Online Encyclopedia

SHWEBO

Online Encyclopedia
Originally appearing in Volume V25, Page 2 of the 1911 Encyclopedia Britannica.
Spread the word: del.icio.us del.icio.us it!
SHWEBO, a town and district in the Sagaing division of Upper Burma. The town is situated in the midst of a rice plain, 53 m. by rail N.E. from Mandalay: pop. (19o1) 9626. It is of historic interest as the birthplace and capital of Alompra, the founder of the last Burmese dynasty. After British annexation it became an important military cantonment; but only the wing of a European regiment is now stationed here. The area of the district is 5634 sq. m.; pop. (1901) 286,891, showing an increase of 24% in the decade. It lies between the Katha, Upper and Lower Chindwin and Mandalay districts. The Irrawaddy forms the dividing line on the east. The physical features of the district vary considerably. The Minwun range runs down the whole eastern side, skirting the Irrawaddy. In the north it is a defined range, but at Sheinmaga, in the south, it sinks to an undulation. West of the Mu river, in the centre of the district, there is a gradual ascent to the hills which divide II Sagaing from the Upper Chindwin. Between these ranges and on both sides of the Mu is a plain, unbroken except for some isolated hills in the north and north-east and the low Sadaung-gyi range in the south-east. The greater part of this plain is a rice-growing tract, but on the sloping ground maize, millets, sesamum, cotton and peas are raised. A good deal of sugar is also produced from groves of the taxi palm. The Mu river is navigable for three months in the year, from June to August, but in the dry season it can be forded almost anywhere. A good deal of salt is produced in a line which closely follows the railway. Coal has been worked at Letkokpin, near the Irrawaddy. The Ye-u reserved forests are much more valuable than those to the east on the Minwun and the Mudein. Extensive irrigation works existed in Shwebo district, but they fell into disrepair in King Thibaw's time. Chief of these was the Mahananda Lake. The old works have recently been in process of restoration, and in 1906 the main canal was formally opened. The rainfall follows the valleys of the Mu and the Irrawaddy, and leaves the rest of the district comparatively dry. It varies from an average of 29 to 49 in. The average temperature is 90° in the hot season, and falls to 6o° or 61° in the cold season, the maximum and minimum readings being 1040 and 56°.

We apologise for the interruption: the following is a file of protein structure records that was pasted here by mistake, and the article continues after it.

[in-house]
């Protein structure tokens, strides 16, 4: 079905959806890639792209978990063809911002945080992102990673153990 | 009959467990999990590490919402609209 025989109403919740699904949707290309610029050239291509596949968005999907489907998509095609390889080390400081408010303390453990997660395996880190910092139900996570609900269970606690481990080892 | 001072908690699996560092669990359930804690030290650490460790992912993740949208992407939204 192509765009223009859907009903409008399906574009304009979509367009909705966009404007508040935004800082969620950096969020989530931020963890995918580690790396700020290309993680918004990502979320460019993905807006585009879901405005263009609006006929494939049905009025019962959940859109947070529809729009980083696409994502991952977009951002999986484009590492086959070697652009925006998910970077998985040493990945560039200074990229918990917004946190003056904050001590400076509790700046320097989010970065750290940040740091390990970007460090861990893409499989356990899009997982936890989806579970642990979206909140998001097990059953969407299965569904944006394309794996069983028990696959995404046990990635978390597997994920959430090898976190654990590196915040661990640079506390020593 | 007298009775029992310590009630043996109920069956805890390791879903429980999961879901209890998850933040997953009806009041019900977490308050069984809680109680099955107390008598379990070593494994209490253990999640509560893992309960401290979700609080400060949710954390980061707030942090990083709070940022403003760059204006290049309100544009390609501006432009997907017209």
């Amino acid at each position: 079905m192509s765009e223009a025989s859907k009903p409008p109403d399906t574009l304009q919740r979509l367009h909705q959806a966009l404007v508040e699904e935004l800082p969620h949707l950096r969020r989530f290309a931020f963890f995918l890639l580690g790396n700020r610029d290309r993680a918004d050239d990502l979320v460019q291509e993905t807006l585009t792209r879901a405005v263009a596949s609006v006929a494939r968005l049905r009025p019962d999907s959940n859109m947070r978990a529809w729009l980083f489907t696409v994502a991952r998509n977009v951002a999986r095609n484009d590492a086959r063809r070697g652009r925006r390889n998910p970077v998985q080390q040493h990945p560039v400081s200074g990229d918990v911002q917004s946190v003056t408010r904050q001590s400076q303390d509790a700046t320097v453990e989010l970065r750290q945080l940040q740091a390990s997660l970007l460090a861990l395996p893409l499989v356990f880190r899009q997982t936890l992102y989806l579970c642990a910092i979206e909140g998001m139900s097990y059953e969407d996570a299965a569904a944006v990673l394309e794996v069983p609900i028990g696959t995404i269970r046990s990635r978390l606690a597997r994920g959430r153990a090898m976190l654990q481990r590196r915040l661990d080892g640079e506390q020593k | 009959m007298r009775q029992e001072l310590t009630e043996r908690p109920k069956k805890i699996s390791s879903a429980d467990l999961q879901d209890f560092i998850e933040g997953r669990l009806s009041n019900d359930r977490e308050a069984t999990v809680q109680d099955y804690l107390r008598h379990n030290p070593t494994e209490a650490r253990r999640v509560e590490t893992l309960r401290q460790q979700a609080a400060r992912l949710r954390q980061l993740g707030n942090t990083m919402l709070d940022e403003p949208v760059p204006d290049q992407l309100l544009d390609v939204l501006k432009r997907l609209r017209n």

End of Article: SHWEBO
[back]
SHUYA
[next]
SIALKOT, or SEALKOTE

Additional information and Comments

The info lacks something about the old city walls which have been already destroyed or rather pulled down to make land (plots)by the local authorities to sell them ,plus the lake is on its way to disappearance as fish farms are sprouting there.The last time I saw (three months ago)it is taking a last breath as it is getting narrower and narrower.Framers around the lake are also in great trouble cos the water that is supposed to feed the lake goes awry and flood takes place in the paddies.
» Add information or comments to this article.
Please link directly to this article:
Highlight the code below, right click and select "copy." Paste it into a website, email, or other HTML document.